We are furthermore concerned that an arrangement whereby certain agencies would have - at most - the task of monitoring only a specified set of rights - "UNICEF in relation to child protection, UNHCR in relation to the protection of returning internally displaced persons and refugees, and SLMM in relation to acts against the civilian population"- is not an adequate substitute for an independent and effective body of international monitors. Relying on the SLMM to offer assistance to the Human Rights Commission for the prevention of "acts against the civilian population" is clearly not adequate, given the fact that the primary commitment of the SLMM remains the preservation of the cease fire agreement, not the protection of civilians' rights.
3. With regard to the need for independent monitoring, we are concerned by the emerging outlines of the "Action Plan" for the rights of children, the monitoring of which "will be undertaken by a steering committee comprising of the TRO and the Dept of Probation and Childcare Services, and facilitated by UNICEF". We are especially concerned by the provision that children demobilized from the ranks of the LTTE will be housed in "transit centres co -managed by the Tamil Rehabilitation Organization (TRO ) and UNICEF". The provision that " local probation and child care services officials will have periodic access to the transit centres" is in our view inadequate. Without specification of how long the children will remain "in transit," or specific rules to guarantee the protection of the rights of the children involved, such an arrangement is subject to potentially grave abuse. Without independent, effective and continuous monitoring , even the strongest set of rules would be of little avail.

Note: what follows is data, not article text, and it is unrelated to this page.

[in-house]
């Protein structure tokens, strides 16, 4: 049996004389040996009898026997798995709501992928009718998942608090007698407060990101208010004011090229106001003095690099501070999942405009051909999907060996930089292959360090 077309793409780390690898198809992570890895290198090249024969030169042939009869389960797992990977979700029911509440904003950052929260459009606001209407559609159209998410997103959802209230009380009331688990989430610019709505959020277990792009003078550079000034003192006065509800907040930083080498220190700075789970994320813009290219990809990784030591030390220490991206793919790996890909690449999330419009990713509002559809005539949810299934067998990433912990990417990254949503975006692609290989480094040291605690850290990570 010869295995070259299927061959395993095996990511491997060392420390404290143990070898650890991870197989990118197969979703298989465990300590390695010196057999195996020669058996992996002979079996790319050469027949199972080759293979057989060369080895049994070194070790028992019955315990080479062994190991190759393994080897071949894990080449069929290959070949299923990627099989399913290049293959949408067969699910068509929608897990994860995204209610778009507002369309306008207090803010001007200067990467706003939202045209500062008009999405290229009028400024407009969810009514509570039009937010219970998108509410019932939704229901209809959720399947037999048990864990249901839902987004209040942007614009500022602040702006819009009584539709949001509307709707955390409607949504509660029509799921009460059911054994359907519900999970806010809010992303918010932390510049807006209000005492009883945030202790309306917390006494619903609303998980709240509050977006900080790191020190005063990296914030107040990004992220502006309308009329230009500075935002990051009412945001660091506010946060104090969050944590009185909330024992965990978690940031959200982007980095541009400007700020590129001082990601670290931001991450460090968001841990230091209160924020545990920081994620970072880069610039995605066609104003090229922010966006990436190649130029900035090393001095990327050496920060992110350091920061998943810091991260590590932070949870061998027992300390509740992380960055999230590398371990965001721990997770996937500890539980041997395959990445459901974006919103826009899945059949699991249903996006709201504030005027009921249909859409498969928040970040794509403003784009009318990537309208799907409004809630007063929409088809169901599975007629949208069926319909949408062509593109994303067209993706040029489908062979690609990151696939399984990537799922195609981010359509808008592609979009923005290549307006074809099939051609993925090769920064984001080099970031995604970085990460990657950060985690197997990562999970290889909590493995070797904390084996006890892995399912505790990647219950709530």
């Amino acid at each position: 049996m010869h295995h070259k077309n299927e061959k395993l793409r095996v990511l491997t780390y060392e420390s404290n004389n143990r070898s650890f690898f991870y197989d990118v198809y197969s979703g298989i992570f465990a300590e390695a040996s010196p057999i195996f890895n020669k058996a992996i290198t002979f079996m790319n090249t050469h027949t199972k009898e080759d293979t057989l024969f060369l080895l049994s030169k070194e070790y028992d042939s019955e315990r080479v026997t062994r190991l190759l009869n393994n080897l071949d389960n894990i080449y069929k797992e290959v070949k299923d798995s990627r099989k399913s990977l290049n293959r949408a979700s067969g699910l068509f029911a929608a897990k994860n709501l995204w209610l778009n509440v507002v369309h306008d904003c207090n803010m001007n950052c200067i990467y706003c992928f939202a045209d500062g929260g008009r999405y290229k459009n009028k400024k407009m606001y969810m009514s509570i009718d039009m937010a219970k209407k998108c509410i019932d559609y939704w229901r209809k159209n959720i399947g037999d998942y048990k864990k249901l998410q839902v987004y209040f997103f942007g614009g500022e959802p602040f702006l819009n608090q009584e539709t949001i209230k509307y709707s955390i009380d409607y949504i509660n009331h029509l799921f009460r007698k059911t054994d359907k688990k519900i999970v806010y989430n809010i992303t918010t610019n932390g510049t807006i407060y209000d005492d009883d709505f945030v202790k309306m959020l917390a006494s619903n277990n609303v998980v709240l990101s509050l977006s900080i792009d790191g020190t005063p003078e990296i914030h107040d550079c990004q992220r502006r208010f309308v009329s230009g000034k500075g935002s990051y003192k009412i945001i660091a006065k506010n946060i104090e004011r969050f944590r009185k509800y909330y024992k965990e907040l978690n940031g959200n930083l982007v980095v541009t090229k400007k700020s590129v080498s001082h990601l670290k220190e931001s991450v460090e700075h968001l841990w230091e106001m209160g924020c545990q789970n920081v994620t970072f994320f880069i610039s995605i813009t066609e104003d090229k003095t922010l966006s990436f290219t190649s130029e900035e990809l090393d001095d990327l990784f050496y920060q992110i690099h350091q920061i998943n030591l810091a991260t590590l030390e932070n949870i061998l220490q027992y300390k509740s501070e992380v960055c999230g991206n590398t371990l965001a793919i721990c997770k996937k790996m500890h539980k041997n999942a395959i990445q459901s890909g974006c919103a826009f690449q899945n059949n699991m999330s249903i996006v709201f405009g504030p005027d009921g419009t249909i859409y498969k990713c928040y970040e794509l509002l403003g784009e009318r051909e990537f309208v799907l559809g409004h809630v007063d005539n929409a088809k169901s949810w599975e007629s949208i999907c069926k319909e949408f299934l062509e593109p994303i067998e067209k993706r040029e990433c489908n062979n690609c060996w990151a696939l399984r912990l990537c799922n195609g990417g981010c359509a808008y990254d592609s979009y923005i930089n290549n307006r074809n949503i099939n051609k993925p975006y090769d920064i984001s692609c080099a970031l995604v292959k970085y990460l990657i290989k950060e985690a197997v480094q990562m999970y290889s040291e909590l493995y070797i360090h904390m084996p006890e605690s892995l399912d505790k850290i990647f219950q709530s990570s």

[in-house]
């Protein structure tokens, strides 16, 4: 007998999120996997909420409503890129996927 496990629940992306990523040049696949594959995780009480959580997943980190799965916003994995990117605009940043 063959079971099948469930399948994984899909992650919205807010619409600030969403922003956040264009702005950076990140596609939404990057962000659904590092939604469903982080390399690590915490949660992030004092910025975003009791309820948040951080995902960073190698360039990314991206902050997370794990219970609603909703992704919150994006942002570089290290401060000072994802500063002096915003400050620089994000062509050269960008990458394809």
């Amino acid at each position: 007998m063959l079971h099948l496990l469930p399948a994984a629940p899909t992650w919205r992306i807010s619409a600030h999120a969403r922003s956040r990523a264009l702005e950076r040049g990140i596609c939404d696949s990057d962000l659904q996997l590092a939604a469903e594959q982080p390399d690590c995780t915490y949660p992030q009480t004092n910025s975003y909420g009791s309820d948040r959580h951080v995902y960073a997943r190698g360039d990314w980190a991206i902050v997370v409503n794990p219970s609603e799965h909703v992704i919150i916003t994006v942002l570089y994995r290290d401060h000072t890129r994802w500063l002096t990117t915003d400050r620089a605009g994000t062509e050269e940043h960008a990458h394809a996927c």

Many of the concerns outlined above are connected to the general limitations of the tripartite "Government-LTTE-International Agency" model that the two parties seem to have accepted. The less than transparent and inclusive process of developing policies or formulating action plans, excluding civil society participation, prejudices the quality of their content and effectiveness of their implementation.
In conclusion, we call on all the parties involved, including the international donors, to ensure that meaningful human rights protection is adopted in practice as an integral part of Sri Lanka's peace process.
6th May, 2003